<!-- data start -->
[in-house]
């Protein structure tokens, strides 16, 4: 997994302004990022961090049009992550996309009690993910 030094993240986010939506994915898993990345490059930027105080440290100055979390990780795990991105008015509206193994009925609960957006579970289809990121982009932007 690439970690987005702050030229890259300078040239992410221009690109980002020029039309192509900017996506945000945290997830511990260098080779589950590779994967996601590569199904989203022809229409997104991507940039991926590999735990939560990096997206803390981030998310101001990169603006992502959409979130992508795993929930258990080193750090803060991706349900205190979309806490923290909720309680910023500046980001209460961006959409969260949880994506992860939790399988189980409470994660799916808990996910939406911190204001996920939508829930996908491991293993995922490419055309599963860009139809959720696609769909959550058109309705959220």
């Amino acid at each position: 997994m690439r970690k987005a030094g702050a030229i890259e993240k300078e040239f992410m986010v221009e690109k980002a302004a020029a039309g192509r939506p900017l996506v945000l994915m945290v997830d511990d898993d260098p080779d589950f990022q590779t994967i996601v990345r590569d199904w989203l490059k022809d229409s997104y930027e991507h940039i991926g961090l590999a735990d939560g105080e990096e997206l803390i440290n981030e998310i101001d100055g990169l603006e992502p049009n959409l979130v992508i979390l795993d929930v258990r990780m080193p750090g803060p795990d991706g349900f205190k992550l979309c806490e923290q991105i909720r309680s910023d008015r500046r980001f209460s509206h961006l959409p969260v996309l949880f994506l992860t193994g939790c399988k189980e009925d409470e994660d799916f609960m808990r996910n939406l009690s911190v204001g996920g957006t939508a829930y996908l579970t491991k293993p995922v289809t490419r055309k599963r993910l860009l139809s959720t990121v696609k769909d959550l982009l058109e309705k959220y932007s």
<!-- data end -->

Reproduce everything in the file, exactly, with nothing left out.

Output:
[in-house]
């Protein structure tokens, strides 16, 4: 997994302004990022961090049009992550996309009690993910 030094993240986010939506994915898993990345490059930027105080440290100055979390990780795990991105008015509206193994009925609960957006579970289809990121982009932007 690439970690987005702050030229890259300078040239992410221009690109980002020029039309192509900017996506945000945290997830511990260098080779589950590779994967996601590569199904989203022809229409997104991507940039991926590999735990939560990096997206803390981030998310101001990169603006992502959409979130992508795993929930258990080193750090803060991706349900205190979309806490923290909720309680910023500046980001209460961006959409969260949880994506992860939790399988189980409470994660799916808990996910939406911190204001996920939508829930996908491991293993995922490419055309599963860009139809959720696609769909959550058109309705959220």
């Amino acid at each position: 997994m690439r970690k987005a030094g702050a030229i890259e993240k300078e040239f992410m986010v221009e690109k980002a302004a020029a039309g192509r939506p900017l996506v945000l994915m945290v997830d511990d898993d260098p080779d589950f990022q590779t994967i996601v990345r590569d199904w989203l490059k022809d229409s997104y930027e991507h940039i991926g961090l590999a735990d939560g105080e990096e997206l803390i440290n981030e998310i101001d100055g990169l603006e992502p049009n959409l979130v992508i979390l795993d929930v258990r990780m080193p750090g803060p795990d991706g349900f205190k992550l979309c806490e923290q991105i909720r309680s910023d008015r500046r980001f209460s509206h961006l959409p969260v996309l949880f994506l992860t193994g939790c399988k189980e009925d409470e994660d799916f609960m808990r996910n939406l009690s911190v204001g996920g957006t939508a829930y996908l579970t491991k293993p995922v289809t490419r055309k599963r993910l860009l139809s959720t990121v696609k769909d959550l982009l058109e309705k959220y932007s």